In both his music and his texts, Kondo productively explores, exploits, and transcends the tensions inherent in binary, contradictory, relationships. One such point of tension is the old, problematic East/West dichotomy. Kondo self-identifies as a ‘composer’ full-stop, rejecting the qualifying adjective ‘Japanese’ as limiting and nationalistic: born into a defeated and occupied nation and coming of age amidst the international revolutionary fervour of 1968, he has never been comfortable with the insular ideology of patriotism. He has written conspicuously little music for traditional Japanese instruments, and has, as mentioned above, pursued musical opportunities in Europe and North America more actively than he has in Japan. His musical and aesthetic thought is also primarily rooted in the European tradition. In the present volume, aside from a few autobiographical pages, you will find few references to Japan, and none at all to Japanese philosophy. That does not mean that there are no influences from the Japanese tradition in his writing,2 simply that they are more deeply buried and, in the end, less crucial to his theses than those from the western European tradition. The influences of Japanese philosophy and culture, however, cannot help but be present in his music and thought; they are, to appropriate a phrase of Mark Evan Bonds that is prominently used in Homo audiens, among ‘the broader premises that shape listening’ – and writing, and interpretation – of anyone who grows up, or even lives for a significant time, in Japan.
In the present book, however, nationalism and other political matters are, in general, bracketed to allow us to concentrate on aesthetic ones. Although it is a book about music written by a prominent composer, Homo audiens is not a manual of composition (though the role of the composer and purpose of composition is one of its central topics), nor an exegesis of his own works (though these are discussed in the afterword and appendices), nor is it a discussion of his compositional method (though his method is undoubtedly anchored in the musical-aesthetic concepts explored in this book). Instead, it focuses on the more widely applicable question of interpretation of music, arguing for the centrality of the act of listening to all aspects of the music-making and -receiving process through the concept of listening out – that is, extracting musical information in reaction to, and thus anchoring interpretation in, the musical sounds themselves. This concept is most fully articulated in Chapter IV, the preceding chapters offering examples and elaborations that demonstrate how listening is the only way to understand music, not only for audiences, but for performers and composers as well. As he states in Chapter II, ‘from the beginning, composition is, and has always been, “listening”’.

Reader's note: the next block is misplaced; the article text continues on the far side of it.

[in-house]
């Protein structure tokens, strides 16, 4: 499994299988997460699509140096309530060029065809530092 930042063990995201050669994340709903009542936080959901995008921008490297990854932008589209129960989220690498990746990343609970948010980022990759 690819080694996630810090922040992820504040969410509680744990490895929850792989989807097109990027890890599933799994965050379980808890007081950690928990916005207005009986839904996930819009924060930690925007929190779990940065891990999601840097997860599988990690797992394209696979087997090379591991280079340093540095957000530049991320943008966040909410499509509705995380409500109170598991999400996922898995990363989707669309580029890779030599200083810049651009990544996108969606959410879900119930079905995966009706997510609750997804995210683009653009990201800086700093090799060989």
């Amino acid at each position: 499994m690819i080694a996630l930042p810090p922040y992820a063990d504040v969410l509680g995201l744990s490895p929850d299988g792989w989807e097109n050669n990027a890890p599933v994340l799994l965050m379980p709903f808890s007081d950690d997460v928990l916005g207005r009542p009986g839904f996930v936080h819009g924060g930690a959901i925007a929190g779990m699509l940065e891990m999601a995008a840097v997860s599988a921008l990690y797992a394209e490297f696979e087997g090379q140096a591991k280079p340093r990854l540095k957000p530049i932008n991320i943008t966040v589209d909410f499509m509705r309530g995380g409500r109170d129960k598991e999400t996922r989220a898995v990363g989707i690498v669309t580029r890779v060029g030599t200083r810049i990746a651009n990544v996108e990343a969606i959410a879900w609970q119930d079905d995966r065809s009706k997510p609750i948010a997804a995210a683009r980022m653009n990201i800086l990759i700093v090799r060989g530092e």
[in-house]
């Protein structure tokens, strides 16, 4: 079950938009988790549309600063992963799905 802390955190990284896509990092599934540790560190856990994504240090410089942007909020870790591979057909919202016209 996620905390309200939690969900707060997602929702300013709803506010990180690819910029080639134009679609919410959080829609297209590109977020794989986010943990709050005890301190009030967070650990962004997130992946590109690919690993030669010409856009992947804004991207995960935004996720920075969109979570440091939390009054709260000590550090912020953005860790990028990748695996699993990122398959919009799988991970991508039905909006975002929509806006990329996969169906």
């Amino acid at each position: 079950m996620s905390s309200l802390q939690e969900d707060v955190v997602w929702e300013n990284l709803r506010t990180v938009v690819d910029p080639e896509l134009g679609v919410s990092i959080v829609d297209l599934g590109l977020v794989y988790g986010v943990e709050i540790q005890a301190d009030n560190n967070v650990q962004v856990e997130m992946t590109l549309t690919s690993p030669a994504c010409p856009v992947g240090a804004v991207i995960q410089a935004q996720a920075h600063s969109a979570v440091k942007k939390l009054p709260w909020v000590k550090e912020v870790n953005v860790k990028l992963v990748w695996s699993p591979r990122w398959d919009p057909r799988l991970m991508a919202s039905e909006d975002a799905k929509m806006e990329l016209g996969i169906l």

The first chapter juxtaposes Beethoven and John Cage, offering a variety of interpretations of their work through the framework of Romantic aesthetics. While seemingly an appropriate lens through which to think about Beethoven, it is likely to be thought a surprising one through which to listen to Cage. Kondo subverts both of those assumptions. Regarding the interpretation of Beethoven, he problematises the idea that we can ever recover the ears (conceptual frameworks) through which an older composer’s contemporaries – or any other listener from any point in time – first heard and interpreted their music. As a contemporary, friend and colleague of Cage, he also re-evaluates the nature of Cage’s radicalism and questions whether Cage really did represent a clean break with the Romantic nineteenth-century legacy of classical music at all. This radical reimagining of the work of major figures of the classical and avant-garde traditions sets the stage for the more general and wide-ranging reflections on musical interpretation to come.